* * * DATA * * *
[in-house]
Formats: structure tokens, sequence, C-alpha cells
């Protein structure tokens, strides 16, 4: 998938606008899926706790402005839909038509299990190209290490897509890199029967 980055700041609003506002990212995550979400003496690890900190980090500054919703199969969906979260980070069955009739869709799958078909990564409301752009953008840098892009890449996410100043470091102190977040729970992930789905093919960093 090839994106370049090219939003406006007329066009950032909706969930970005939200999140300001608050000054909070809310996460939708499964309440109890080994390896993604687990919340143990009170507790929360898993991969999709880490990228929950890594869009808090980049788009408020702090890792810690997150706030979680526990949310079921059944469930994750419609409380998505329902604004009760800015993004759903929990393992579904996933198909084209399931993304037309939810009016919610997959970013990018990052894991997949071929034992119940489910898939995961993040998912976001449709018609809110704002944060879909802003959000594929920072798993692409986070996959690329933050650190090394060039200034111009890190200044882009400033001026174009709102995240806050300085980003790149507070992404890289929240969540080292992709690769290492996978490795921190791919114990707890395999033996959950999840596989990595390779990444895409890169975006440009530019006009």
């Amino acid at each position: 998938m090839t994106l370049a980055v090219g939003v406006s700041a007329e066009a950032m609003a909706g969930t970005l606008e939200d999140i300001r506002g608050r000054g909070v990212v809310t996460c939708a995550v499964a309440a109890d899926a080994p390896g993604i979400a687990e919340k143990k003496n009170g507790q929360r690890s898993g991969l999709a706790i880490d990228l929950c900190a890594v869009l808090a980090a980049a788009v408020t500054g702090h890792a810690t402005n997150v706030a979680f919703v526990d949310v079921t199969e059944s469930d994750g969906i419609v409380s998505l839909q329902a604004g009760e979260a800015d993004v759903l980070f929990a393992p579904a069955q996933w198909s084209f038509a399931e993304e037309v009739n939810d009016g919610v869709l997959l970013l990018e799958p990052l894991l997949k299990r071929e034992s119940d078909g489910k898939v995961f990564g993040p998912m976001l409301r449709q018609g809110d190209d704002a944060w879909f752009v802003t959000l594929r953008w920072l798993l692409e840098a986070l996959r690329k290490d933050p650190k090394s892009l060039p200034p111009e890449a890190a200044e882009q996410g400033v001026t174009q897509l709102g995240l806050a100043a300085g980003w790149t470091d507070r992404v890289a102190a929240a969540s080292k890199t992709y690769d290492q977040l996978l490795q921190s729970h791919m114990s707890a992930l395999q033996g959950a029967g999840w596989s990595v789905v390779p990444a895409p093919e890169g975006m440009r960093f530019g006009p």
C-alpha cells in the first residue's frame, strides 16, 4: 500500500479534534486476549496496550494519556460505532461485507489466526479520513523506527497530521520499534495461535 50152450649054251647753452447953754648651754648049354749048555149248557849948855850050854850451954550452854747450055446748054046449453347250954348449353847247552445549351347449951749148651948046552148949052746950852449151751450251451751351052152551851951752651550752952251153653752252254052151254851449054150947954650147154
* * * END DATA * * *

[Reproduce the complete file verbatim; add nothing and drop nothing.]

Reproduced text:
[in-house]
Formats: structure tokens, sequence, C-alpha cells
């Protein structure tokens, strides 16, 4: 998938606008899926706790402005839909038509299990190209290490897509890199029967 980055700041609003506002990212995550979400003496690890900190980090500054919703199969969906979260980070069955009739869709799958078909990564409301752009953008840098892009890449996410100043470091102190977040729970992930789905093919960093 090839994106370049090219939003406006007329066009950032909706969930970005939200999140300001608050000054909070809310996460939708499964309440109890080994390896993604687990919340143990009170507790929360898993991969999709880490990228929950890594869009808090980049788009408020702090890792810690997150706030979680526990949310079921059944469930994750419609409380998505329902604004009760800015993004759903929990393992579904996933198909084209399931993304037309939810009016919610997959970013990018990052894991997949071929034992119940489910898939995961993040998912976001449709018609809110704002944060879909802003959000594929920072798993692409986070996959690329933050650190090394060039200034111009890190200044882009400033001026174009709102995240806050300085980003790149507070992404890289929240969540080292992709690769290492996978490795921190791919114990707890395999033996959950999840596989990595390779990444895409890169975006440009530019006009």
């Amino acid at each position: 998938m090839t994106l370049a980055v090219g939003v406006s700041a007329e066009a950032m609003a909706g969930t970005l606008e939200d999140i300001r506002g608050r000054g909070v990212v809310t996460c939708a995550v499964a309440a109890d899926a080994p390896g993604i979400a687990e919340k143990k003496n009170g507790q929360r690890s898993g991969l999709a706790i880490d990228l929950c900190a890594v869009l808090a980090a980049a788009v408020t500054g702090h890792a810690t402005n997150v706030a979680f919703v526990d949310v079921t199969e059944s469930d994750g969906i419609v409380s998505l839909q329902a604004g009760e979260a800015d993004v759903l980070f929990a393992p579904a069955q996933w198909s084209f038509a399931e993304e037309v009739n939810d009016g919610v869709l997959l970013l990018e799958p990052l894991l997949k299990r071929e034992s119940d078909g489910k898939v995961f990564g993040p998912m976001l409301r449709q018609g809110d190209d704002a944060w879909f752009v802003t959000l594929r953008w920072l798993l692409e840098a986070l996959r690329k290490d933050p650190k090394s892009l060039p200034p111009e890449a890190a200044e882009q996410g400033v001026t174009q897509l709102g995240l806050a100043a300085g980003w790149t470091d507070r992404v890289a102190a929240a969540s080292k890199t992709y690769d290492q977040l996978l490795q921190s729970h791919m114990s707890a992930l395999q033996g959950a029967g999840w596989s990595v789905v390779p990444a895409p093919e890169g975006m440009r960093f530019g006009p």
C-alpha cells in the first residue's frame, strides 16, 4: 500500500479534534486476549496496550494519556460505532461485507489466526479520513523506527497530521520499534495461535 50152450649054251647753452447953754648651754648049354749048555149248557849948855850050854850451954550452854747450055446748054046449453347250954348449353847247552445549351347449951749148651948046552148949052746950852449151751450251451751351052152551851951752651550752952251153653752252254052151254851449054150947954650147154